Last week I wrote about Sneaky Pete, an Amazon Prime original show that had gone through the ‘pilot season’ of being selected for a full ten-part series commission based on viewers’ comments and ratings. Another previously reviewed series, Bosch, also made it to series based on positive fan response compared with tepid critical reaction, and thank goodness it did.
This year, science fiction drama Oasis is one of five new pilots up for consideration. Set in a dystopian 2032, the story centres on Christian chaplain Peter Leigh who receives a request to travel to Oasis, Earth’s first off-world colony. Said to be located on the far side of the galaxy, the method of travel is not explained. When Peter arrives he finds that the person who asked for him to come – the colony’s founder, billionaire David Morgan – is missing, and no one knows why he wanted Peter there in the first place. Meanwhile the workforce is starting to experience hallucinations and an escalating number of serious and even fatal accidents that suggest the new world is rejecting their presence. Eventually Peter discovers a clue as to Morgan’s whereabouts and travels deep into the wilderness, where he makes a bewildering discovery in a cave… Read the rest of this entry »
Contains some spoilers for the aired episode
Regeneration stories are always atypical Doctor Who outings, so it’s not really until the second or third episode of a run that the audience really starts to get a proper sense of how a new Doctor is going to play the role and what the shape of the series around him is going to be. Last week’s “Deep Breath” was a nice feature-length treat, but this week’s “Into the Dalek” is where series 8 really starts to take shape.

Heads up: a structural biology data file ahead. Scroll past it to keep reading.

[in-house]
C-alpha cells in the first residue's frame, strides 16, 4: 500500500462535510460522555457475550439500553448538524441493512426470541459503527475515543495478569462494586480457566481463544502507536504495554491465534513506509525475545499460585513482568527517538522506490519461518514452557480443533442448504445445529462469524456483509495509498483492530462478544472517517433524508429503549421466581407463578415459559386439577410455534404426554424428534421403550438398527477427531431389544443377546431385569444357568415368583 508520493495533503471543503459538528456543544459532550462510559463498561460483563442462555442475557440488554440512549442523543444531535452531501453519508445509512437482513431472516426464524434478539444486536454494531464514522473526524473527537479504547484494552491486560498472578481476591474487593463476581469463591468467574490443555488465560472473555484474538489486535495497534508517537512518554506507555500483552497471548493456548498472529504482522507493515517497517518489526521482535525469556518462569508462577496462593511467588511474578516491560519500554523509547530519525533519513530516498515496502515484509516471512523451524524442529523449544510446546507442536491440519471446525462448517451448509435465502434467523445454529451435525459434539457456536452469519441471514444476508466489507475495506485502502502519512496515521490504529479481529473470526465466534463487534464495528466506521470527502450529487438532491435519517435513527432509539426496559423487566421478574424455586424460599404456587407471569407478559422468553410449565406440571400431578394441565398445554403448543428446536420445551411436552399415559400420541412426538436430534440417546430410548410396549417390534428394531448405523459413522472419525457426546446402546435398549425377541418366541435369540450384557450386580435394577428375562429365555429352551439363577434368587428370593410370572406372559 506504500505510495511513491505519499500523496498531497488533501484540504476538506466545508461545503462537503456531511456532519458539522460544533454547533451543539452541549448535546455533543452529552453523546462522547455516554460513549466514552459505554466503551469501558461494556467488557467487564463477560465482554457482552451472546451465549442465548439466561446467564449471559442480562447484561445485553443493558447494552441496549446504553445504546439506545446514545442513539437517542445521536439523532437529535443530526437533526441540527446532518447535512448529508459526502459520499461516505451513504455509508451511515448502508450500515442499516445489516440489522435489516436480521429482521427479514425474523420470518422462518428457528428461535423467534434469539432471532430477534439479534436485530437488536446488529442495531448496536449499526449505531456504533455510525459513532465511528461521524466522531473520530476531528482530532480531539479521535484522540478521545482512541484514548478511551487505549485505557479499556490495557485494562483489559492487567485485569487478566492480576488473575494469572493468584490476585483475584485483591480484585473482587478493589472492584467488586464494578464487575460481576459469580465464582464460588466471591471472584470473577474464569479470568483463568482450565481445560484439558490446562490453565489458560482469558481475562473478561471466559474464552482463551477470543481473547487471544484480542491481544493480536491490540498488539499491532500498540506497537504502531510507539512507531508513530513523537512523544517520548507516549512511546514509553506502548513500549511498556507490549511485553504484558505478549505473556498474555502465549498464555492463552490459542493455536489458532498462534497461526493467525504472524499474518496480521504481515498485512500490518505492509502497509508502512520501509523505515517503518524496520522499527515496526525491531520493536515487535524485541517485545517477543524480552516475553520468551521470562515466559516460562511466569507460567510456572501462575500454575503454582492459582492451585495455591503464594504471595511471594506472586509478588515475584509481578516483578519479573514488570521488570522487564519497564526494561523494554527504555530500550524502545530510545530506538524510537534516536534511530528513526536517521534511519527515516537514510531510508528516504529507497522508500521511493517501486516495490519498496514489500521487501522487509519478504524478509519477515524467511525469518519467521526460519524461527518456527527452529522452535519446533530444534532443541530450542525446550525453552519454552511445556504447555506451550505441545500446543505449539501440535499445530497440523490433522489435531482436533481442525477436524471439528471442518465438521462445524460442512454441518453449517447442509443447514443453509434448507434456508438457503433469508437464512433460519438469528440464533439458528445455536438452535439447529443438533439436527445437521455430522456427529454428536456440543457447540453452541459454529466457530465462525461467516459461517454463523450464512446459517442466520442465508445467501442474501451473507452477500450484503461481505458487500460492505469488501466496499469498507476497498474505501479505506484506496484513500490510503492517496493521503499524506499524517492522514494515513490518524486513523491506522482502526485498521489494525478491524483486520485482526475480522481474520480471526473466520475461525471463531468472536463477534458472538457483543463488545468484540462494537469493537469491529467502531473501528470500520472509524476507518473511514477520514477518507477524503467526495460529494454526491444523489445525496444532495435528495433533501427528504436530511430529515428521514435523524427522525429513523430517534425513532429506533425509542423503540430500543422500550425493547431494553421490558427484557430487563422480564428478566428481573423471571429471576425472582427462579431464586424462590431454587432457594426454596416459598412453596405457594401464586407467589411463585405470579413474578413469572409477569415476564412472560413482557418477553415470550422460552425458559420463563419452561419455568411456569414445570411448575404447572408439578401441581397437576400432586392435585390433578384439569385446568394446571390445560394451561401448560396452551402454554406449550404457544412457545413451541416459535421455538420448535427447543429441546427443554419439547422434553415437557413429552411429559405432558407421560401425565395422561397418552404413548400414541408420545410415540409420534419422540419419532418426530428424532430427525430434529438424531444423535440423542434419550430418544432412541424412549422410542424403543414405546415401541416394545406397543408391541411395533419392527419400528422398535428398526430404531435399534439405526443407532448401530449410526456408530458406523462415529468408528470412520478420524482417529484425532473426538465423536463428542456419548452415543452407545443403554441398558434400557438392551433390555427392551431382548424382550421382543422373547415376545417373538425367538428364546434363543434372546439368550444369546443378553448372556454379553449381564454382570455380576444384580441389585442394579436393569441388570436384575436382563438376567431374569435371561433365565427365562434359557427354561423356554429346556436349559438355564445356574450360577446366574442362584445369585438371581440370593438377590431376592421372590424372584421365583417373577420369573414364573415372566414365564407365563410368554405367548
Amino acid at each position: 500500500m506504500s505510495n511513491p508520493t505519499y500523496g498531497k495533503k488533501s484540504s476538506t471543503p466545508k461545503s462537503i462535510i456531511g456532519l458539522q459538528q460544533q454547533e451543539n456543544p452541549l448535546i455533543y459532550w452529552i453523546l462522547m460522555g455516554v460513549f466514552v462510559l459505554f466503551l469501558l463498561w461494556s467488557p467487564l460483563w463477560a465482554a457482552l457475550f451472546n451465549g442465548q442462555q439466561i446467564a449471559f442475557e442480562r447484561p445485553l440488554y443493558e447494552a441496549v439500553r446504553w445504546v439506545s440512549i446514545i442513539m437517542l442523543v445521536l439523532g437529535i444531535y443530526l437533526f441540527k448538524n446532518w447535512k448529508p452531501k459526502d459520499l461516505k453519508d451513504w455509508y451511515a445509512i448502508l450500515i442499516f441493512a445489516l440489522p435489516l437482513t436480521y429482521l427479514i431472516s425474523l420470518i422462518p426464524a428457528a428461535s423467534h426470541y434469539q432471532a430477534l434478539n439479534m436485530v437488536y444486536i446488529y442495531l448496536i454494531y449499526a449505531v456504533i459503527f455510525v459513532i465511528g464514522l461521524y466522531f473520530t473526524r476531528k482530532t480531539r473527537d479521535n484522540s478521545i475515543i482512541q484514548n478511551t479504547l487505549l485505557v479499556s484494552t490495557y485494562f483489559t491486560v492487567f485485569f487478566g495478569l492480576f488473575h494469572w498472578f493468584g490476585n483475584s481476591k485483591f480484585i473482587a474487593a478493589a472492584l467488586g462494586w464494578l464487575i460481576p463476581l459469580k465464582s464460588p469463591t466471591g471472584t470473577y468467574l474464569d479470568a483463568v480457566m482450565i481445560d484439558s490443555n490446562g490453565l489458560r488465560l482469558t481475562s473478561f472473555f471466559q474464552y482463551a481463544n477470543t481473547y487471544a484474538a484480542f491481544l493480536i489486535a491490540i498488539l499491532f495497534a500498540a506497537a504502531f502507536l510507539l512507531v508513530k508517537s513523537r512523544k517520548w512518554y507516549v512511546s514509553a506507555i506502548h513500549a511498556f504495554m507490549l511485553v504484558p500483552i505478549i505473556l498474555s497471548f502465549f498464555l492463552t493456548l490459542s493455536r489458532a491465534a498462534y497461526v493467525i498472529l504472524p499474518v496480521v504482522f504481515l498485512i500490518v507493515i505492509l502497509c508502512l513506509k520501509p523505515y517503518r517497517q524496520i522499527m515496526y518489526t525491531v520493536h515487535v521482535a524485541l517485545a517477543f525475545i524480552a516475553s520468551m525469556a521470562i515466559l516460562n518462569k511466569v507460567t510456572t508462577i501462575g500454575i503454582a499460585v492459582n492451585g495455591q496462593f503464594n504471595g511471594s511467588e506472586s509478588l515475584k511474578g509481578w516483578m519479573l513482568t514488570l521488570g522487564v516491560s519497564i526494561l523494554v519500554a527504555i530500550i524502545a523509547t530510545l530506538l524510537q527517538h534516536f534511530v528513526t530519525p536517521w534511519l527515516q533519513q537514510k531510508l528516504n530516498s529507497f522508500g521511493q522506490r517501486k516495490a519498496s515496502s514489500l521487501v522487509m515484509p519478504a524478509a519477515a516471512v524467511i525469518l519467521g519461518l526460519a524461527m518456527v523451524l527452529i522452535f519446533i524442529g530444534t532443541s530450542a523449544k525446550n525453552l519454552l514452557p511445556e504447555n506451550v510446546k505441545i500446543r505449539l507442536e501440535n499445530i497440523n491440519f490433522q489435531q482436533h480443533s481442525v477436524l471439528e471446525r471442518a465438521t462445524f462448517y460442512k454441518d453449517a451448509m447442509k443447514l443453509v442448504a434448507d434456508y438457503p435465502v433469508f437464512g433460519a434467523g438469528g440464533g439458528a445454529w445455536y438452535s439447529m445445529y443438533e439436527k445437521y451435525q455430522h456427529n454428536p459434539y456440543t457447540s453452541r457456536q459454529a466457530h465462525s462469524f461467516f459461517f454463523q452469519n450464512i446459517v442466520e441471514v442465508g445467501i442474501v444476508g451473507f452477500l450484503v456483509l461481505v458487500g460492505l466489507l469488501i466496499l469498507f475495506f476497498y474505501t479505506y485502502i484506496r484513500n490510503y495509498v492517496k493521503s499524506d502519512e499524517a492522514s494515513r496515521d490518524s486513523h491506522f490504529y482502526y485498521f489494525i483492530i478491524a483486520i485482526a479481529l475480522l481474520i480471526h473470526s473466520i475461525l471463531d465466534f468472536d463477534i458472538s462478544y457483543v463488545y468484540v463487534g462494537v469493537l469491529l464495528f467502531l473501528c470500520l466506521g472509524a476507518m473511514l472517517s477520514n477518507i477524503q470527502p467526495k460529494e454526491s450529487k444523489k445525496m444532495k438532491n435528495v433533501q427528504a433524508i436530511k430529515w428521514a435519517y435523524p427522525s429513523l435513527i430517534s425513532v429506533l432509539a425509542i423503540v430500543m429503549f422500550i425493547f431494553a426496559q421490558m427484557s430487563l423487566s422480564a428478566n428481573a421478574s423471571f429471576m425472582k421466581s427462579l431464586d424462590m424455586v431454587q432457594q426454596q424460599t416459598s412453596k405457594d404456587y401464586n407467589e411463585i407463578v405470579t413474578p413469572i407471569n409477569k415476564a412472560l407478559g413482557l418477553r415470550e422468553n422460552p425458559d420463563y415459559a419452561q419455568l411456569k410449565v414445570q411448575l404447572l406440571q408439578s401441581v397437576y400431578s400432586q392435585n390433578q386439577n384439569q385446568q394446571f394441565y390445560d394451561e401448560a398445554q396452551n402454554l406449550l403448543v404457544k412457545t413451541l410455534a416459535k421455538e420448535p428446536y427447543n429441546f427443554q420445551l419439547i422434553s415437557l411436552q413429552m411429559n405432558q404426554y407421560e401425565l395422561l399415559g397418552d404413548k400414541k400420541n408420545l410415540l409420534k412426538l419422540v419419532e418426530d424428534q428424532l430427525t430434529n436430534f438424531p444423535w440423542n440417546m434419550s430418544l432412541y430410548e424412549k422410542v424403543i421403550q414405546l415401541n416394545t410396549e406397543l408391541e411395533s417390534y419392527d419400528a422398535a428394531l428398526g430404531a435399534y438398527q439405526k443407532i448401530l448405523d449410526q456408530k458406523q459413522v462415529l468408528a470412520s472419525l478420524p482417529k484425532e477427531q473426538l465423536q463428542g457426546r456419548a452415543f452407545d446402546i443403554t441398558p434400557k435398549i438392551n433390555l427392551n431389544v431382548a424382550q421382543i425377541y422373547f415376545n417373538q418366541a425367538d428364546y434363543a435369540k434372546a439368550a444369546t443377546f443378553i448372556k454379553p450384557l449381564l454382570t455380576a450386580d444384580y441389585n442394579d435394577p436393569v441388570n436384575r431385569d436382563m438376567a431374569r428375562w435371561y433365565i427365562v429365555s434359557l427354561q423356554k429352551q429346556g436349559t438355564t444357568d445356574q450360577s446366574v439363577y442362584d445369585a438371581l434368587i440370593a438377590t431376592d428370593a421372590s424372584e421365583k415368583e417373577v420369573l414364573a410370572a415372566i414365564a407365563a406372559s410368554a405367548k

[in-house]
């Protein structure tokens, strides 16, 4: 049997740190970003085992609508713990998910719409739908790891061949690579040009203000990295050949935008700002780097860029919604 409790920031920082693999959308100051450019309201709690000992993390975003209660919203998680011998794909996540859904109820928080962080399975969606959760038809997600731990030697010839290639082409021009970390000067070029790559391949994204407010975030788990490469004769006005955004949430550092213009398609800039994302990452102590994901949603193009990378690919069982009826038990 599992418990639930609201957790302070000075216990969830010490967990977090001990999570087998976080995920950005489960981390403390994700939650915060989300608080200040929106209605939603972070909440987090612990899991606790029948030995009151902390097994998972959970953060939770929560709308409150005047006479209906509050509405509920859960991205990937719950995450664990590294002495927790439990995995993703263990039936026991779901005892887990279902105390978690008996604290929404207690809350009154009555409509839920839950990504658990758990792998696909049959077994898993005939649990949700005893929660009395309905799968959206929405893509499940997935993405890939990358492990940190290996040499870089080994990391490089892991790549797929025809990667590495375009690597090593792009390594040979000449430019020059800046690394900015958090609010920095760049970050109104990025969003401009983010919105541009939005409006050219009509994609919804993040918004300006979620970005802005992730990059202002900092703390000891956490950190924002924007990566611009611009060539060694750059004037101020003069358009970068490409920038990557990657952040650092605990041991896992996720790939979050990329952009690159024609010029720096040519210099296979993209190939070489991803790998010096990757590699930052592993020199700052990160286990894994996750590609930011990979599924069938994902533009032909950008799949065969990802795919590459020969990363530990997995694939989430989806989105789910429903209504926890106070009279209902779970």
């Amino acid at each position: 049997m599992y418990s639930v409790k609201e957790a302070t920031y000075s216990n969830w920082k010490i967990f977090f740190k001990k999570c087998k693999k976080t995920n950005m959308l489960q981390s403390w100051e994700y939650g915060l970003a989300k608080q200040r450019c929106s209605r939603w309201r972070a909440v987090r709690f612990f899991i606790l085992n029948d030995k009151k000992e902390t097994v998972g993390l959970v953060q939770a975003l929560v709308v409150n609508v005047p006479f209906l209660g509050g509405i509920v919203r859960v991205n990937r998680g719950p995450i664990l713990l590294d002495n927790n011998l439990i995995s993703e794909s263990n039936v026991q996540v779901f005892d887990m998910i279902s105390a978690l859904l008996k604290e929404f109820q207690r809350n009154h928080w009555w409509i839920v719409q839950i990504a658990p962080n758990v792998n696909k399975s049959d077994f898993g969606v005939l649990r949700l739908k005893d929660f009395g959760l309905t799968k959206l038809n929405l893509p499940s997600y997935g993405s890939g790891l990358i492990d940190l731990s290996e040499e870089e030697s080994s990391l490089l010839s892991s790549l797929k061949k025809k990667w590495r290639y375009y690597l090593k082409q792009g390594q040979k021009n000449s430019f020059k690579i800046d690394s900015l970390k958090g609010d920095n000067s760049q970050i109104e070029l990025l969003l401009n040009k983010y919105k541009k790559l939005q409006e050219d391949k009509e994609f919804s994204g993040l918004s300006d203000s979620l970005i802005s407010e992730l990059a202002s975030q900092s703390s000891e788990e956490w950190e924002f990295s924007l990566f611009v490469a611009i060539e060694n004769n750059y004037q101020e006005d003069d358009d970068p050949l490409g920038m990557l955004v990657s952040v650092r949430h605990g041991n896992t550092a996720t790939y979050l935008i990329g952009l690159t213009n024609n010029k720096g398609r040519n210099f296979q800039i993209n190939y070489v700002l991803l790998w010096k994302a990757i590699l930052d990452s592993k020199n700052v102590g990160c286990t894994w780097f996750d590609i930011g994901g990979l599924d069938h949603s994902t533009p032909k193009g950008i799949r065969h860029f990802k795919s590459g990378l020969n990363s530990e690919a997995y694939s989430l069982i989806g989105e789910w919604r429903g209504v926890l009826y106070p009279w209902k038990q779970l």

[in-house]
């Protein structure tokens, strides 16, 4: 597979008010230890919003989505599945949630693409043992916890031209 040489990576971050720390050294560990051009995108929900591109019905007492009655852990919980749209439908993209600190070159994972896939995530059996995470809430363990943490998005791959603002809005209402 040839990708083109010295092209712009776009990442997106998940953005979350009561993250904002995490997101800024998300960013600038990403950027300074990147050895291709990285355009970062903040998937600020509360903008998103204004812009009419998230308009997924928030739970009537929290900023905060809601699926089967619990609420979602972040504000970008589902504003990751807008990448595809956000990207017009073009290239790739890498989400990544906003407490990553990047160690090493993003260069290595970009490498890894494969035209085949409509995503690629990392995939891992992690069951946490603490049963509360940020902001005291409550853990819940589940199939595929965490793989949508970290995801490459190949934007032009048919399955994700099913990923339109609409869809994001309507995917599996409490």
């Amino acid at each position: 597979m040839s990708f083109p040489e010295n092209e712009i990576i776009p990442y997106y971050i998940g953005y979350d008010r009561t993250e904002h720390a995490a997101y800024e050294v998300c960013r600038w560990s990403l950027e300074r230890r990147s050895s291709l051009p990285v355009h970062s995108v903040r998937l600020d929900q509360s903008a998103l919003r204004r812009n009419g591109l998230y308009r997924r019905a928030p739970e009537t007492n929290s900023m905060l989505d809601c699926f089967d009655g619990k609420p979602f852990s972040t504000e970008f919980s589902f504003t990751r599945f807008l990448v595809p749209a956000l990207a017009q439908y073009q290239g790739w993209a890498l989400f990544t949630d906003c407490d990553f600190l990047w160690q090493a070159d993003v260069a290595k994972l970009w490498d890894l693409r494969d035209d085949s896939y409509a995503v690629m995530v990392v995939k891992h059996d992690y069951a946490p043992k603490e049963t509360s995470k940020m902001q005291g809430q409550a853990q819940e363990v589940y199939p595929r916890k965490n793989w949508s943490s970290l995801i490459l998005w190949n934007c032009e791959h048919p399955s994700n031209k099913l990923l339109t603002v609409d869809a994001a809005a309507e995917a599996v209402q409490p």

In which case, I’m more than delighted with the way things are going. This episode delivered pretty much everything that I had on my pre-season ‘wish list’ for the show, being a fast-paced action-orientated thriller with real characters, peril and jeopardy for everyone involved. Jenna Coleman continued to get some strong material as Clara, and Peter Capaldi’s journey into the darkness of the Doctor’s psyche continued with compelling and at times genuinely surprising results.
What really struck me was the first pre-titles scene, when young rebel soldier Journey Blue (an excellent performance from Zawe Ashton) is saved from her exploding spaceship and finds herself in the Tardis console room with the Doctor. This is no longer the regeneration-scrambled version of the character but the Time Lord completely in control of himself and the situation, and Capaldi is riveting as he shows how he intends to play the part going forward. He’s calm and still but utterly remorseless as he breaks down Journey’s defensive antagonism, and you can’t take your eyes off him. Second episode in to his tenure in the part and already Capaldi owns it; not since Tom Baker has an actor so quickly settled into the role (David Tennant came close, but it still took until “School Reunion” before he really nailed it; Matt Smith, brilliant through he was later on, look the better part of a season to settle in and arrange the furniture as he wanted it; and for me at least Christopher Eccleston never quite managed to iron out the rough edges before he moved on.) Read the rest of this entry »